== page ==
Recovering from severe illness, particularly after a hospital stay in the intensive care unit (ICU), may take months or even years, which may result in a higher risk of developing another severe illness in the future. An ICU stay may also lead to lingering motor and sensory neurological deficits and long-term symptoms such as muscle weakness, reduced exercise capacity, impaired pulmonary function, and mental health problems; these long-term symptoms are referred to as post-intensive care syndrome.
One reason for the lingering symptoms may stem from impaired mitochondrial function. Many ICU patients, especially those who develop sepsis, experience reduced adenosine triphosphate (ATP) production, known as bioenergetic dysfunction or failure. One study showed ICU patients producing about half the ATP as healthy controls. Thus, targeting the mitochondria may help with recovery and improve muscle function and other symptoms.
The key nutrients for mitochondrial function include the B vitamins, vitamin C, vitamin E, selenium, zinc, and CoQ10. Additional components aiding in mitochondrial health are melatonin, carnitine, taurine, lipoic acids, nitrate, and resveratrol. These nutrients and compounds have a wide range of roles, inclusive of cofactors in the tricarboxylic acid cycle (TCA) cycle, antioxidant activities, beta-oxidation roles, mitochondrial biogenesis stimulators, or the roles in electron acceptors in the mitochondrial complexes.
Fueling the mitochondria with these supportive nutrients may improve mitochondrial function and thereby support recovery from critical illness. One study on mitochondrial disorders found benefits from a combined supplement of creatine, CoQ10, and lipoic acid. Another study found that combined supplementation with CoQ10, carnitine, vitamin B complex, vitamin C, and vitamin K1 improved ATP synthesis in patients with mitochondrial disorders. Although neither of these studies looked directly at critically ill patients, they did demonstrate that dedicated nutrients can improve mitochondrial function and energy production. This may also help those with severe illness.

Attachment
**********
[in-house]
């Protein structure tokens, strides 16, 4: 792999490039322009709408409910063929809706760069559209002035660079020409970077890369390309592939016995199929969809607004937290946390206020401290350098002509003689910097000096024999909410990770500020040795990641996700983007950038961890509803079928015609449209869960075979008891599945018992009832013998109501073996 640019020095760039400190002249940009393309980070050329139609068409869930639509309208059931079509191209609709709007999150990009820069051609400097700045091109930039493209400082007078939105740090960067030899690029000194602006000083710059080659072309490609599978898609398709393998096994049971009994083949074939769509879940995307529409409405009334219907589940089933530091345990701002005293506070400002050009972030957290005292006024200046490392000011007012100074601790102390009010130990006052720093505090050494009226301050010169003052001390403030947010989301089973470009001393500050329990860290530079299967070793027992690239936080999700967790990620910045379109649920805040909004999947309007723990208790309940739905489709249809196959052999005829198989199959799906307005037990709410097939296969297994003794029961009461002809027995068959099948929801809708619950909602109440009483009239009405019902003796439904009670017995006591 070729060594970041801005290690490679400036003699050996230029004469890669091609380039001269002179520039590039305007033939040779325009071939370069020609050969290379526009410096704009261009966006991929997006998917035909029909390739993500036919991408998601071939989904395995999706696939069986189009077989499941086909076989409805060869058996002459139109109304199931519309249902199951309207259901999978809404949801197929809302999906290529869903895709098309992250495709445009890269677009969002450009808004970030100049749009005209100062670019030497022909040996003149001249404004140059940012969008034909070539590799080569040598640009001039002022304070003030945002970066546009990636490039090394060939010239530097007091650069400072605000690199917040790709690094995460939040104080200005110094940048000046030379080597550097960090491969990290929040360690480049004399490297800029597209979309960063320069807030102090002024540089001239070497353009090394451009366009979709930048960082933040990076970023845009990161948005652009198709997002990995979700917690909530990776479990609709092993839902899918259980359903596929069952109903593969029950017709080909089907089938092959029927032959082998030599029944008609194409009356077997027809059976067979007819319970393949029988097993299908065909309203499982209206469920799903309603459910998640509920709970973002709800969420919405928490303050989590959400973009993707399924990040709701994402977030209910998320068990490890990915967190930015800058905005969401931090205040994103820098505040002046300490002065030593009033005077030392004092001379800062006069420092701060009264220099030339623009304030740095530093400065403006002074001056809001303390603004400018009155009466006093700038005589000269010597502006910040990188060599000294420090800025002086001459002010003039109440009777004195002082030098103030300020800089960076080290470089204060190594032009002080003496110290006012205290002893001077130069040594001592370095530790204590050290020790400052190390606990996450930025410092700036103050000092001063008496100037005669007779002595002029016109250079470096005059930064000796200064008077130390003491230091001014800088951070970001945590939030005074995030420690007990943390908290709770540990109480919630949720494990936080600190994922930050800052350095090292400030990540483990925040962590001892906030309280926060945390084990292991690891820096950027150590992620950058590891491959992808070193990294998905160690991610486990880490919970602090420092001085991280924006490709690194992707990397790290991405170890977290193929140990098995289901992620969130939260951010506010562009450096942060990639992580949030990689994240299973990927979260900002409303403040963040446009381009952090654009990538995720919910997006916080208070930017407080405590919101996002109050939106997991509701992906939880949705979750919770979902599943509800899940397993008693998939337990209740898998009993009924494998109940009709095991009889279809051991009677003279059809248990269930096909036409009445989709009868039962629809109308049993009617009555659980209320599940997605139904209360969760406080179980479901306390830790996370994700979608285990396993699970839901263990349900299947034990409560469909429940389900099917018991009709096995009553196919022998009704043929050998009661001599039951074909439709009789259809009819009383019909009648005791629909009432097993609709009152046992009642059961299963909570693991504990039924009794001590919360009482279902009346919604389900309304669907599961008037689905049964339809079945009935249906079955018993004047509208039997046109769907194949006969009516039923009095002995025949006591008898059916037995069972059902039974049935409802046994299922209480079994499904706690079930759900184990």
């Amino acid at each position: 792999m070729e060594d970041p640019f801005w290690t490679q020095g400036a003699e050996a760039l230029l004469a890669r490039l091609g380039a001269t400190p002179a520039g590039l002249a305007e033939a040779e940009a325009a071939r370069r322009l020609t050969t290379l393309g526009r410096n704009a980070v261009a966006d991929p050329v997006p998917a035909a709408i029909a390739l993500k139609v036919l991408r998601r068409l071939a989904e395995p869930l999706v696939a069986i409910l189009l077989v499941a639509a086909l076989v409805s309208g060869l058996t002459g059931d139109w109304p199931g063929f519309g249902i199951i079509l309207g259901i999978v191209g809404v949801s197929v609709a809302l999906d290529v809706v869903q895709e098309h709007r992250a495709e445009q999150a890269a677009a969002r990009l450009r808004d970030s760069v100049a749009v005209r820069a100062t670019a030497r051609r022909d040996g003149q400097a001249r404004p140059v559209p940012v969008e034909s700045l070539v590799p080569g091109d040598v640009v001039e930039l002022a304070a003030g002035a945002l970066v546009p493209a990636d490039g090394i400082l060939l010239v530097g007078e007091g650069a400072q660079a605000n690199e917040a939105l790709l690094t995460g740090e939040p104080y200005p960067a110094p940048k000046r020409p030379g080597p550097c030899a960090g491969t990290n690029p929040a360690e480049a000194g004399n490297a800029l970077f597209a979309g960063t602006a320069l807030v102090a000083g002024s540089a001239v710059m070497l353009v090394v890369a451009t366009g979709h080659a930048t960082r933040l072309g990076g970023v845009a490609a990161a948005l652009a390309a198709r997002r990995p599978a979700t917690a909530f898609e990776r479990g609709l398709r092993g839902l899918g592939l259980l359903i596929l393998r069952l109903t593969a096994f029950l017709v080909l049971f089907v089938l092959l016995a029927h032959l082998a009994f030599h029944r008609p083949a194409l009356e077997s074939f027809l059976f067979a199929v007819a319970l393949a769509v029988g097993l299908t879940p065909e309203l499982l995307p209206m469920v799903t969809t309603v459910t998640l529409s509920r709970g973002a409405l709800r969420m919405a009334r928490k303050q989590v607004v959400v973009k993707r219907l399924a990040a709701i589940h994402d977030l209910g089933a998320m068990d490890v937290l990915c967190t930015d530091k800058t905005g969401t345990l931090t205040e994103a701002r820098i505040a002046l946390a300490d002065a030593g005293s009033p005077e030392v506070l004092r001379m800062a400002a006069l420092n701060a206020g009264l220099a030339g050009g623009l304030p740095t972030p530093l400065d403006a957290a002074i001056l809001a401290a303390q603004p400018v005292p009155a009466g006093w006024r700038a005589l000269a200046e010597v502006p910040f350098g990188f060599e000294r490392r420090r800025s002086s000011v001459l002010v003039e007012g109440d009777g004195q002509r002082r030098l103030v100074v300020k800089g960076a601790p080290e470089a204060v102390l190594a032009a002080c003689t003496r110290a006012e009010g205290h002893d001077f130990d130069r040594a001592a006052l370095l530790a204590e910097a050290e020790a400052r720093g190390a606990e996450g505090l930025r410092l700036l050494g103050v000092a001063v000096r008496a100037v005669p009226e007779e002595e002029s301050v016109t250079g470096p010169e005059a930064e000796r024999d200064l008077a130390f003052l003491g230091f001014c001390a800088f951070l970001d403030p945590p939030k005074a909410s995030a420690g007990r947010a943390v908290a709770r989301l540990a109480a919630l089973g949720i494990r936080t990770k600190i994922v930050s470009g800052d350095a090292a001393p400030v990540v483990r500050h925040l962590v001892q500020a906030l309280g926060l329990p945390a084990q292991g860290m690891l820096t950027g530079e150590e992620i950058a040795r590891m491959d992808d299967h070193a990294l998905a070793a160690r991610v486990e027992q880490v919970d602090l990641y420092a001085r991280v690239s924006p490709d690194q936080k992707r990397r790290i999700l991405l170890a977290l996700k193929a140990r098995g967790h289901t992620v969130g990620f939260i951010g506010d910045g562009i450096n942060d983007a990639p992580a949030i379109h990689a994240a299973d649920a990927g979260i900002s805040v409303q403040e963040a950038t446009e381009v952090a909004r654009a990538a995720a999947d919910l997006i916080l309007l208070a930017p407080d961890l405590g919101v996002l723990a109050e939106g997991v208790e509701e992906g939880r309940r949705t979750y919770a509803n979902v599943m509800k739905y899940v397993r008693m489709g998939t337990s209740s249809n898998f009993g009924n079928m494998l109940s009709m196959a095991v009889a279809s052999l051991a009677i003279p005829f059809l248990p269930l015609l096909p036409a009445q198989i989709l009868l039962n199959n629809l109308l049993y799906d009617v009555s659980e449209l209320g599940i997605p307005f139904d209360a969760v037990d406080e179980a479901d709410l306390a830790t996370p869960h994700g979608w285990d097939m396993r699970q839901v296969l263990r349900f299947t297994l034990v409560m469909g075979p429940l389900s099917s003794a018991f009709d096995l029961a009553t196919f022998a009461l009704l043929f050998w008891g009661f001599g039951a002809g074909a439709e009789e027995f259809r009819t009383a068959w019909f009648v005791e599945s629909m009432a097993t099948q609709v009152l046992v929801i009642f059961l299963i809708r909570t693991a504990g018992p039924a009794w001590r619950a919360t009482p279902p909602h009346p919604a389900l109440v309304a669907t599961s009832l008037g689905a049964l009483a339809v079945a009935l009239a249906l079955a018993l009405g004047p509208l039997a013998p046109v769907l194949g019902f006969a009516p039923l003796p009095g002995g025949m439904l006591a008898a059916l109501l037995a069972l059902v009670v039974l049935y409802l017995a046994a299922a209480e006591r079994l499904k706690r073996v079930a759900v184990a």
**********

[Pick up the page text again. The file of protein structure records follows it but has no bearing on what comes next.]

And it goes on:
Studies have found lower levels of many of the critical mitochondrial nutrients in ICU patients and those recovering from severe illness, including the B vitamins (especially thiamine), vitamin C, selenium, zinc, CoQ10, melatonin, and carnitine. These studies have not directly assessed whether treating these deficiencies through supplementation or nutrition therapy, especially multiple ones, will improve recovery. However, it is possible that critically ill patients may experience a similar improvement to mitochondrial function through the support of mitochondrial health by repleting any deficiencies in the nutrients necessary for mitochondrial function.
Although the research may not elucidate the complete answers yet, the evidence demonstrates a potential role in mitochondrial health in recovery from severe illness. Finding ways through diet and supplementary support to ensure the mitochondria have sufficient capacity to function optimally may also support recovery from severe illness.
By Kendra Whitmire, MS, CNS